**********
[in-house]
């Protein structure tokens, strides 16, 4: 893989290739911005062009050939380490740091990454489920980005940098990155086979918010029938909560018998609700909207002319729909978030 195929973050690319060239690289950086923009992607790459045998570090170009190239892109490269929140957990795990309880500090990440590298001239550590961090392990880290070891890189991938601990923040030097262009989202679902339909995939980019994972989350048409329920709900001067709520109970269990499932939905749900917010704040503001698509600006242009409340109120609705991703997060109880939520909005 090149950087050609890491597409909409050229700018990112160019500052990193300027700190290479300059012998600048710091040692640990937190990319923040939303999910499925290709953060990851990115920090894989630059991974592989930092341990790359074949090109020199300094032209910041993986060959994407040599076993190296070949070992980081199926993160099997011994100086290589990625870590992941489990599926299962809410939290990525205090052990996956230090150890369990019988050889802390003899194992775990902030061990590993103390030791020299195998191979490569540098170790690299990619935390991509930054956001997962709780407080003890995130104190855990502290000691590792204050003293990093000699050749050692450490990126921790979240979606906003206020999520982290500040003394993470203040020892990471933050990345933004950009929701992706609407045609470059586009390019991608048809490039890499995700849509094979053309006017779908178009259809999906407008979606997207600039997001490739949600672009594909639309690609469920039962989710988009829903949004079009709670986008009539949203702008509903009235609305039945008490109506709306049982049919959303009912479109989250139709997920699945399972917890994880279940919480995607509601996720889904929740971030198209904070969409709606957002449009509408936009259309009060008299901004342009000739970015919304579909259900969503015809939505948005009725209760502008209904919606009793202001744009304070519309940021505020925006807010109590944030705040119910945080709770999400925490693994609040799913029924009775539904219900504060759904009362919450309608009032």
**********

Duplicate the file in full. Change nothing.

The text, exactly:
[in-house]
């Protein structure tokens, strides 16, 4: 893989290739911005062009050939380490740091990454489920980005940098990155086979918010029938909560018998609700909207002319729909978030 195929973050690319060239690289950086923009992607790459045998570090170009190239892109490269929140957990795990309880500090990440590298001239550590961090392990880290070891890189991938601990923040030097262009989202679902339909995939980019994972989350048409329920709900001067709520109970269990499932939905749900917010704040503001698509600006242009409340109120609705991703997060109880939520909005 090149950087050609890491597409909409050229700018990112160019500052990193300027700190290479300059012998600048710091040692640990937190990319923040939303999910499925290709953060990851990115920090894989630059991974592989930092341990790359074949090109020199300094032209910041993986060959994407040599076993190296070949070992980081199926993160099997011994100086290589990625870590992941489990599926299962809410939290990525205090052990996956230090150890369990019988050889802390003899194992775990902030061990590993103390030791020299195998191979490569540098170790690299990619935390991509930054956001997962709780407080003890995130104190855990502290000691590792204050003293990093000699050749050692450490990126921790979240979606906003206020999520982290500040003394993470203040020892990471933050990345933004950009929701992706609407045609470059586009390019991608048809490039890499995700849509094979053309006017779908178009259809999906407008979606997207600039997001490739949600672009594909639309690609469920039962989710988009829903949004079009709670986008009539949203702008509903009235609305039945008490109506709306049982049919959303009912479109989250139709997920699945399972917890994880279940919480995607509601996720889904929740971030198209904070969409709606957002449009509408936009259309009060008299901004342009000739970015919304579909259900969503015809939505948005009725209760502008209904919606009793202001744009304070519309940021505020925006807010109590944030705040119910945080709770999400925490693994609040799913029924009775539904219900504060759904009362919450309608009032």